Literally challenged: preview

Bookshelves still awaiting sorting
Bookshelves still awaiting sorting

Ungh. I’m falling behind with my reading challenge, you’ll all be riveted to know. The least I can do is to give you a preview of what I intend reading in the near future, and the categories these books are supposed to fill. In the meantime I’ve a couple of reviews in hand, but who knows when they’ll see the light of day.

Titus Groan: this is the book of more than 500 pages which I’m currently exploring and enjoying, not least because of that fantastic creation, Gormenghast Castle. Though I’m over a quarter of the way through it still will take me a while to complete, and I don’t want to rush it as I’m really relishing it. Still on castles is Dodie Smith’s I Capture the Castle, a title which was published in the year I was born (1948, since you ask). A bit of trivia for you: some of the 2003 film was shot in and around Manorbier Castle in Pembrokeshire, one of several castles in that county which I managed to visit when living in the far west of Wales.

I’ve managed to wangle a couple of rereads of Diana Wynne Jones novels that I first skim-read over a decade ago when I acquired US editions (at the University Book Store, while on a 2002 visit to Seattle, Washington). Power of Three is, unsurprisingly,  a book with a number in the title. Her other title, A Tale of Time City, is partly set in the future (though, as with much DWJ, it’s not as straightforward as that).

Another reread will be an historical novel by Henry Treece: The Green Man has the virtue of having a colour in the title as well as being a wicked conflation of the lives of two intriguing ‘fictional’ characters, Arthur and Amleth (better known as Shakespeare’s tragic hero Hamlet). That nicely leads on to Batman: the Chalice as my choice for a graphic novel — it simultaneously includes my one-time favourite comic character and is also about that famous Arthurian artefact, the Holy Grail — and, again, it’s a reread, this time of something I first looked at about two decades ago.

Finally in my line-up is something which, if not a Pulitzer Prize winning book, at least is by the late author, Ray Bradbury, who got a special Pulitzer citation in 2007 “for his distinguished, prolific and deeply influential career as an unmatched author of science fiction and fantasy”. This may be either Fahrenheit 451 or Something Wicked This Way Comes (the latter a novel I stalled on last year).

I don’t know quite where this leaves other books I’ve recently devoured — Grain Brain, The True Face of Shakespeare, The Frog Report and others — which I couldn’t squeeze into any of the reading challenge categories; but though I’m still behind in my self-imposed schedule I don’t care as I’m having fun by pushing myself to read a bigger range of genres than normal. And I’m also indulging myself by giving cursory reads a second much-deserved chance.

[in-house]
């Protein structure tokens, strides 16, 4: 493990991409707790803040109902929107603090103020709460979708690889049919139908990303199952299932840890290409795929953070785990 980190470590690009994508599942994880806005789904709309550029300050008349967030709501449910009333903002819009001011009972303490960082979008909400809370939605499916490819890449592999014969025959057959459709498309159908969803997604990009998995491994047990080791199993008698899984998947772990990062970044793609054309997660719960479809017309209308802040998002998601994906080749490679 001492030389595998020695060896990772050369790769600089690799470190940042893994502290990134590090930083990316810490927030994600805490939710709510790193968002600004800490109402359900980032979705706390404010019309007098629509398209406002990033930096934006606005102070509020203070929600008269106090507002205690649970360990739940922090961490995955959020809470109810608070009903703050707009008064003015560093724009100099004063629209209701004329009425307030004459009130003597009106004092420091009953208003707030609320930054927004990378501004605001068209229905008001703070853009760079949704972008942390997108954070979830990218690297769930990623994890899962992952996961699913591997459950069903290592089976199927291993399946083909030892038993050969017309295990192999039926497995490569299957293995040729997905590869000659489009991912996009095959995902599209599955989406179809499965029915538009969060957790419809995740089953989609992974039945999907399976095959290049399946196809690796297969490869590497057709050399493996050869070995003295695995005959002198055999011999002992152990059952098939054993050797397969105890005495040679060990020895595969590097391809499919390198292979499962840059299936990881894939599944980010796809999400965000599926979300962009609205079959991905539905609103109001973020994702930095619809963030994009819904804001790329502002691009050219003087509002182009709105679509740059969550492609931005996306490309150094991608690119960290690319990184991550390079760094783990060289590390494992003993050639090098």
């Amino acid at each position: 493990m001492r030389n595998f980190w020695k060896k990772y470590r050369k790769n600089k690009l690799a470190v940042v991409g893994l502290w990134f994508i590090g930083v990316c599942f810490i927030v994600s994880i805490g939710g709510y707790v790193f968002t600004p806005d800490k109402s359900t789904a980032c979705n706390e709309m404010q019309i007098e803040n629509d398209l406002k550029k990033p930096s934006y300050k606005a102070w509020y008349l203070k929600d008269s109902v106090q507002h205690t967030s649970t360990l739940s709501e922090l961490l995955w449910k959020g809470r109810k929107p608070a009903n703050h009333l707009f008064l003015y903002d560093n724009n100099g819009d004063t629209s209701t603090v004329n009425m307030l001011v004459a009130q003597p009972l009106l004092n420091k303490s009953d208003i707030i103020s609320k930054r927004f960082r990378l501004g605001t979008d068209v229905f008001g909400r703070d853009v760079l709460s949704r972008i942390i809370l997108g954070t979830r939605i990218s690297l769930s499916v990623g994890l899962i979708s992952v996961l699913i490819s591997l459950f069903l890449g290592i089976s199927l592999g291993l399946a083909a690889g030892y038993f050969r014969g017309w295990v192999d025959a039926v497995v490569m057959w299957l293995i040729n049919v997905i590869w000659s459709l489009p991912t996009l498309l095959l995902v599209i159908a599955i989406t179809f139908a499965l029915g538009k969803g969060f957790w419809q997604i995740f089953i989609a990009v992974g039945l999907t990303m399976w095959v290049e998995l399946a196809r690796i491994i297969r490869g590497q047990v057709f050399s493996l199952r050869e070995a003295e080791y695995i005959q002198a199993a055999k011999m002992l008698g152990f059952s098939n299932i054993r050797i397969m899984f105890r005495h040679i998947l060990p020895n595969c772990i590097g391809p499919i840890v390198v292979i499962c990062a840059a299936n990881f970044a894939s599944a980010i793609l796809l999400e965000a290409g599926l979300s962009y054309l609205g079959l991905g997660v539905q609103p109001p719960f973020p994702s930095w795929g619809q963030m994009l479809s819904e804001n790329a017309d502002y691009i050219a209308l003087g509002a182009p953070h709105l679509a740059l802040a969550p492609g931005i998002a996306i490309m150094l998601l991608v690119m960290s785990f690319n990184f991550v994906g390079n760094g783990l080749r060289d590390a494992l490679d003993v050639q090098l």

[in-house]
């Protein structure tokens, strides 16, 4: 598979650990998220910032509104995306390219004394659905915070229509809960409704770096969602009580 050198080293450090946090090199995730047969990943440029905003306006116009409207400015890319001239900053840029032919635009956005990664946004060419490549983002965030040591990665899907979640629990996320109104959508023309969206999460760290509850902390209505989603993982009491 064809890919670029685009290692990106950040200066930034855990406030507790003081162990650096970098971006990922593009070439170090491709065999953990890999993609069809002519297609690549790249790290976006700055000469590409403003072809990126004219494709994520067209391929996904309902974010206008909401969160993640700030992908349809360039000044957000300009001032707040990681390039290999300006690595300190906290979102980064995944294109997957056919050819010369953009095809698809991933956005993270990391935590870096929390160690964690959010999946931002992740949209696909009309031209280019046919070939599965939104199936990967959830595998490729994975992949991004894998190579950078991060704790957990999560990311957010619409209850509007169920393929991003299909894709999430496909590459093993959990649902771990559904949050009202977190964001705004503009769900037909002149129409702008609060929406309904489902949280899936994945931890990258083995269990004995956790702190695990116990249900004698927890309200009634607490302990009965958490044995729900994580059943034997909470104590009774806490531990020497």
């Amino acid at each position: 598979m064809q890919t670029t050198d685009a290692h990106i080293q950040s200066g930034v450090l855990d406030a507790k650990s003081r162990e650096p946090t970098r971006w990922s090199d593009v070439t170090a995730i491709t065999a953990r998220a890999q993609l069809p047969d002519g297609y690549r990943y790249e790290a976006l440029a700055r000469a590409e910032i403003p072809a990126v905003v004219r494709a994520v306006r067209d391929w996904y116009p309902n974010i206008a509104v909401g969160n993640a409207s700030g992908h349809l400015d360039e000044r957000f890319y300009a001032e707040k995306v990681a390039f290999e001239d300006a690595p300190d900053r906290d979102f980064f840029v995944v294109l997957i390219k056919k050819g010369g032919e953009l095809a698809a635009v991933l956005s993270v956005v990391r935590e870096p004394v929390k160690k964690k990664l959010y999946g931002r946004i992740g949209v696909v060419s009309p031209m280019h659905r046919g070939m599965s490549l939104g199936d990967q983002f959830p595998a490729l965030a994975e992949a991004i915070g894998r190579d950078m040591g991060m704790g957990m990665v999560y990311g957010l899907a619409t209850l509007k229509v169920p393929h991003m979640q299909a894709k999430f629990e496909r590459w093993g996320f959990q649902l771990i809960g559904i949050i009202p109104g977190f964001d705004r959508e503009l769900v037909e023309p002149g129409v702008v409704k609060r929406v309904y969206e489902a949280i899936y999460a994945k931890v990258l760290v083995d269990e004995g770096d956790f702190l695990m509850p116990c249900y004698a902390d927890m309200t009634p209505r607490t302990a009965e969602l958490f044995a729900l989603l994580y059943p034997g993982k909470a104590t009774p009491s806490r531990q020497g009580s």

6 thoughts on “Literally challenged: preview

    1. Apart from muesli for me some mornings (mostly oats though) and half a croissant on Saturday mornings we’re pretty much sticking to his recommendations, Sue! Weight and moods stabilising too…

      ‘Titus Groan’ is a surprisingly easy read after my brief encounter at uni, so I’m surprised it’s taken me so long. (Actually it’s taking me longer this time round because I keep stopping to orientate myself in the rambling labyrinth of its castle and back-and-forth timeline, but that’s just me indulging myself.) I think you’d enjoy it — I can see your dying flower sequences being a perfect visual counterpoint to the gently decaying edifice and its strange lifeforms!

      1. I haven’t read grain brain, but I don’t eat bread unless I’m out with friends and there’s no alternative, I make cake using ground almonds and not flour, but I do have oat based granola… As for Titus Groan, you are persuading me 😀

  1. Perlmutter’s ‘Grain Brain’ gives cogent scientific reasons for avoiding foods based on modern strains of grain, much more persuasive to me, Sue, than those well-meaning general exhortations to cut down on sugar and starch and all things ‘nice’. Must get round to a review.

  2. I just finished Fahrenheit 451 for the reading challenge as my book with a number in the title. It was good (and made me want to watch the movie again — Oskar Werner!!!!) but SWTWC will always be top on my R Bradbury list (along with Martian Chronicles). Bradbury’s voice in SWTWC was a bit irksome on my most recent reread (last year), but the story is thrilling. There’s a scene in the local library that I think you’ll appreciate. And that carousel — well, I won’t give away any more.

    I’m looking forward to your review of I Capture the Castle — I read it for the first time about a year ago and enjoyed it.

  3. Yes, I’d also considered a reread of ‘Fahrenheit 451’ as counting towards a number in the title, but I feel bad I put aside ‘Something Wicked’ for something more conducive to my mood at the time. Blame my Catholic upbringing for any residual feelings of guilt, Lizzie!

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